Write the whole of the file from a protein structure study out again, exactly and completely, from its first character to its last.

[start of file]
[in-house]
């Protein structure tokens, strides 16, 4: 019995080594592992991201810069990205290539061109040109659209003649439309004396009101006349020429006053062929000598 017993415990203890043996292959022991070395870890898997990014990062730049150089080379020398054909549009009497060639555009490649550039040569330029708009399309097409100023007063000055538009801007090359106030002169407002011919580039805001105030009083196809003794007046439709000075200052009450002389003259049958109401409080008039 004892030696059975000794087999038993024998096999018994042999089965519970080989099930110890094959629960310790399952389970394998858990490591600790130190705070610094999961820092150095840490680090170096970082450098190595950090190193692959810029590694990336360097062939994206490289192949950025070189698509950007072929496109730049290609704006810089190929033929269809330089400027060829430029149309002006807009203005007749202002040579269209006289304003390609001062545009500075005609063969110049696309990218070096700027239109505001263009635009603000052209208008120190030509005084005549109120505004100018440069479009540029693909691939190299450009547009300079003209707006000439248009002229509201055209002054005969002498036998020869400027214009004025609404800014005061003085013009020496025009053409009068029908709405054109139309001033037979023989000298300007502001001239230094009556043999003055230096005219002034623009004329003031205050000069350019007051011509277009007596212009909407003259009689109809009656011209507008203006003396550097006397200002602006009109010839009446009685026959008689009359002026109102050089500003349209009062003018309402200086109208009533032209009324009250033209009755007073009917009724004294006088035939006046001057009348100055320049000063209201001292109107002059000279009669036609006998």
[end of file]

[in-house]
């Protein structure tokens, strides 16, 4: 019995080594592992991201810069990205290539061109040109659209003649439309004396009101006349020429006053062929000598 017993415990203890043996292959022991070395870890898997990014990062730049150089080379020398054909549009009497060639555009490649550039040569330029708009399309097409100023007063000055538009801007090359106030002169407002011919580039805001105030009083196809003794007046439709000075200052009450002389003259049958109401409080008039 004892030696059975000794087999038993024998096999018994042999089965519970080989099930110890094959629960310790399952389970394998858990490591600790130190705070610094999961820092150095840490680090170096970082450098190595950090190193692959810029590694990336360097062939994206490289192949950025070189698509950007072929496109730049290609704006810089190929033929269809330089400027060829430029149309002006807009203005007749202002040579269209006289304003390609001062545009500075005609063969110049696309990218070096700027239109505001263009635009603000052209208008120190030509005084005549109120505004100018440069479009540029693909691939190299450009547009300079003209707006000439248009002229509201055209002054005969002498036998020869400027214009004025609404800014005061003085013009020496025009053409009068029908709405054109139309001033037979023989000298300007502001001239230094009556043999003055230096005219002034623009004329003031205050000069350019007051011509277009007596212009909407003259009689109809009656011209507008203006003396550097006397200002602006009109010839009446009685026959008689009359002026109102050089500003349209009062003018309402200086109208009533032209009324009250033209009755007073009917009724004294006088035939006046001057009348100055320049000063209201001292109107002059000279009669036609006998």